Today is World AIDS Day, a day dedicated to raising awareness of HIV and supporting people living with HIV — including nearly 6,000 Oklahomans. Despite years of education and prevention efforts, HIV is still transmitted almost daily in Oklahoma. In fact, every 30 hours, another Oklahoman is diagnosed with HIV.
Human immunodeficiency virus (HIV) is a retrovirus that targets and mutates parts of the immune system. If left untreated, HIV can lead to acquired immunodeficiency syndrome (AIDS). HIV is primarily transmitted through condomless sexual intercourse and sharing of needles. HIV can also be spread from a mother to a child during pregnancy if the mother is unaware of her HIV status. HIV cannot be transmitted, however, through casual contact like shaking hands, sharing a public restroom or sharing food or drink.
Stigma, fear compound diagnoses
While HIV has been a predominate health issue for more than three decades, it remains very misunderstood. Many people living with HIV face discrimination and judgment. The stigma stems from a lack of understanding about HIV and how HIV is and is not transmitted. The compassion found for people living with other diseases is often missing from HIV discussions.
Many still see HIV as a disease that primarily affects men who have sex with men, but any sexually active person is at some risk of HIV. In 2016, 70 cases of HIV were reported in the heterosexual community.
Stigma and fear causes people to ignore HIV and put off knowing their own status. According to the Oklahoma State Department of Health, in 2016, 25 percent of people newly diagnosed with HIV were diagnosed with AIDS within three months of initial diagnosis; only 6 percent of new diagnoses were in “stage zero,” or early HIV. Late testing causes the virus to be more difficult to suppress and more easily transmittable.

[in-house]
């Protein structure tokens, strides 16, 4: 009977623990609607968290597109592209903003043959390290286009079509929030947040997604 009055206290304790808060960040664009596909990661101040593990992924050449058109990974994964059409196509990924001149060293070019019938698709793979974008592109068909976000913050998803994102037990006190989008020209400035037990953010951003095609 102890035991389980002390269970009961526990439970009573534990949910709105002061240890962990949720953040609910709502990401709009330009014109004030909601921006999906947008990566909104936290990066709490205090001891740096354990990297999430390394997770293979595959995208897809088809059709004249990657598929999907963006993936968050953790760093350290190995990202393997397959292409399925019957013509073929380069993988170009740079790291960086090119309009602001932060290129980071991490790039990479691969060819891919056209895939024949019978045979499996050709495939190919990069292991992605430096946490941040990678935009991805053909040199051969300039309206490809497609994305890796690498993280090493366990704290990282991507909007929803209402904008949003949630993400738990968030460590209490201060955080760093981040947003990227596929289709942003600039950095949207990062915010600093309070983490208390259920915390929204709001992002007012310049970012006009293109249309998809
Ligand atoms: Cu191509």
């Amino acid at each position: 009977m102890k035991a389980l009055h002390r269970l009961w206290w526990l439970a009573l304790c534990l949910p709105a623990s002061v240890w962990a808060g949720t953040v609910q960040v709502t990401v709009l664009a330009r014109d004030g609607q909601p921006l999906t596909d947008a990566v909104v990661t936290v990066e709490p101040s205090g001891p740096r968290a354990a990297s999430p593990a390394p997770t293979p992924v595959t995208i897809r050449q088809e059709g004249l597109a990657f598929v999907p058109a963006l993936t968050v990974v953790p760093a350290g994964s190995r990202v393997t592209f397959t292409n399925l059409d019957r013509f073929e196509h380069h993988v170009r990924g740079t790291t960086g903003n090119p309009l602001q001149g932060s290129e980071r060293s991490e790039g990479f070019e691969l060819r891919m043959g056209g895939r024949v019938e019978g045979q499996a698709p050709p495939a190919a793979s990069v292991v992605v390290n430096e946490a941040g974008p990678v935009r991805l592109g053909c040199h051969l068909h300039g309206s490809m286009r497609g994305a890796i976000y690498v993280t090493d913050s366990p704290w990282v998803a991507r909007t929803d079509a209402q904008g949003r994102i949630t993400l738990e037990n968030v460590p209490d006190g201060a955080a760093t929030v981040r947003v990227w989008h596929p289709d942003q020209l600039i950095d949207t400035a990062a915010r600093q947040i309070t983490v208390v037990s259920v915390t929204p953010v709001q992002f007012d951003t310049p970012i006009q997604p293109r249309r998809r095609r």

Therapy effective, but more must be done
HIV is a serious medical condition but can be managed. Due to medical advances, people living with HIV are able to live longer, healthier lives than ever before. Close to 80 percent of Oklahomans living with HIV and who are engaged in care have a suppressed viral load, meaning the virus is nearly undetectable in the person’s body. Viral-load suppression is also a key to ending the epidemic, as those with a suppressed viral load are 96 percent less likely to transmit the virus to their partners.
We must do more to encourage and support people from all walks of life to get tested and know their status. The Centers for Disease Control recommends every sexually active American be tested at least once for HIV, and HIV.gov suggests 1 in 7 Americans living with HIV don’t know their status.
We must also continue to educate young people about HIV. Having not lived through the AIDS epidemic of the 1980s and ’90s, younger Oklahomans view HIV as a thing of the past or not something that concerns them. Last year, 44 percent of new HIV diagnoses occurred in Oklahomans under the age of 30.
While there is no quick and easy way to end new transmissions, encouraging testing and educating people about HIV is a start. If you would like to learn more about HIV and where to get a free HIV test, please visit HIV.gov or call 2-1-1.